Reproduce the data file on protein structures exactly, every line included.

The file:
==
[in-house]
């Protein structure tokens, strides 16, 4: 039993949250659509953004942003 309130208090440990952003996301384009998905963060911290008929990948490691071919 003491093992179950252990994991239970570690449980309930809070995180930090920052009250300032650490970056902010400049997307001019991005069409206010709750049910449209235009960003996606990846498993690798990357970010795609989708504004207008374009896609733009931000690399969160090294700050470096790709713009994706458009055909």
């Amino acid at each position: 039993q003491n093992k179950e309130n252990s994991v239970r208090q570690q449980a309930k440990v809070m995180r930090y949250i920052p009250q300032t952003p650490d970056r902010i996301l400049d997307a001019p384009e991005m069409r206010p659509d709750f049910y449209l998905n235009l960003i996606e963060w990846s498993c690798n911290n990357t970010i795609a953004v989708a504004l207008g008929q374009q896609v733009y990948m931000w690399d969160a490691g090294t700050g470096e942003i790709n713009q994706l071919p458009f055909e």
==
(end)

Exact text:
[in-house]
């Protein structure tokens, strides 16, 4: 039993949250659509953004942003 309130208090440990952003996301384009998905963060911290008929990948490691071919 003491093992179950252990994991239970570690449980309930809070995180930090920052009250300032650490970056902010400049997307001019991005069409206010709750049910449209235009960003996606990846498993690798990357970010795609989708504004207008374009896609733009931000690399969160090294700050470096790709713009994706458009055909």
């Amino acid at each position: 039993q003491n093992k179950e309130n252990s994991v239970r208090q570690q449980a309930k440990v809070m995180r930090y949250i920052p009250q300032t952003p650490d970056r902010i996301l400049d997307a001019p384009e991005m069409r206010p659509d709750f049910y449209l998905n235009l960003i996606e963060w990846s498993c690798n911290n990357t970010i795609a953004v989708a504004l207008g008929q374009q896609v733009y990948m931000w690399d969160a490691g090294t700050g470096e942003i790709n713009q994706l071919p458009f055909e």